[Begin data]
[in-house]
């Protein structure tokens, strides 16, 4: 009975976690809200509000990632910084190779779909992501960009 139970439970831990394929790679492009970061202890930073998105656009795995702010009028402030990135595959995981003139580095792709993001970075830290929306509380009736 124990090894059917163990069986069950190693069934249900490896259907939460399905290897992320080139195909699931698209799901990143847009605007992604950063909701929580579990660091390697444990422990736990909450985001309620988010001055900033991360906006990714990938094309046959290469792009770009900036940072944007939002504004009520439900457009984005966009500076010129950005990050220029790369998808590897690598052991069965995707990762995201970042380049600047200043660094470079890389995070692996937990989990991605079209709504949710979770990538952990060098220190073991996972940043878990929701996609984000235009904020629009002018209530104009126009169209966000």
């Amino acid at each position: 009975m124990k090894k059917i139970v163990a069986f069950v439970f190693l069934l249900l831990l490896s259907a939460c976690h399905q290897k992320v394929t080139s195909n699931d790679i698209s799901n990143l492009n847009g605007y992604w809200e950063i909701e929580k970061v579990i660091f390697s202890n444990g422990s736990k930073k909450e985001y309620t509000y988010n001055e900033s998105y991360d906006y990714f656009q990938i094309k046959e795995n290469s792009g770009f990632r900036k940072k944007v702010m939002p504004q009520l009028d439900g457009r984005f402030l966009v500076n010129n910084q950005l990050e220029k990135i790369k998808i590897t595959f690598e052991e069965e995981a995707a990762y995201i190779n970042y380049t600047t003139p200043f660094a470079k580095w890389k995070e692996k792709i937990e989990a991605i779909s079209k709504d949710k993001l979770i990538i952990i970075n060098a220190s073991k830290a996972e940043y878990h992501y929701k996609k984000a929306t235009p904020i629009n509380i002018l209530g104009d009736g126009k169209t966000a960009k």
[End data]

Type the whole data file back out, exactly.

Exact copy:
[in-house]
């Protein structure tokens, strides 16, 4: 009975976690809200509000990632910084190779779909992501960009 139970439970831990394929790679492009970061202890930073998105656009795995702010009028402030990135595959995981003139580095792709993001970075830290929306509380009736 124990090894059917163990069986069950190693069934249900490896259907939460399905290897992320080139195909699931698209799901990143847009605007992604950063909701929580579990660091390697444990422990736990909450985001309620988010001055900033991360906006990714990938094309046959290469792009770009900036940072944007939002504004009520439900457009984005966009500076010129950005990050220029790369998808590897690598052991069965995707990762995201970042380049600047200043660094470079890389995070692996937990989990991605079209709504949710979770990538952990060098220190073991996972940043878990929701996609984000235009904020629009002018209530104009126009169209966000």
């Amino acid at each position: 009975m124990k090894k059917i139970v163990a069986f069950v439970f190693l069934l249900l831990l490896s259907a939460c976690h399905q290897k992320v394929t080139s195909n699931d790679i698209s799901n990143l492009n847009g605007y992604w809200e950063i909701e929580k970061v579990i660091f390697s202890n444990g422990s736990k930073k909450e985001y309620t509000y988010n001055e900033s998105y991360d906006y990714f656009q990938i094309k046959e795995n290469s792009g770009f990632r900036k940072k944007v702010m939002p504004q009520l009028d439900g457009r984005f402030l966009v500076n010129n910084q950005l990050e220029k990135i790369k998808i590897t595959f690598e052991e069965e995981a995707a990762y995201i190779n970042y380049t600047t003139p200043f660094a470079k580095w890389k995070e692996k792709i937990e989990a991605i779909s079209k709504d949710k993001l979770i990538i952990i970075n060098a220190s073991k830290a996972e940043y878990h992501y929701k996609k984000a929306t235009p904020i629009n509380i002018l209530g104009d009736g126009k169209t966000a960009k």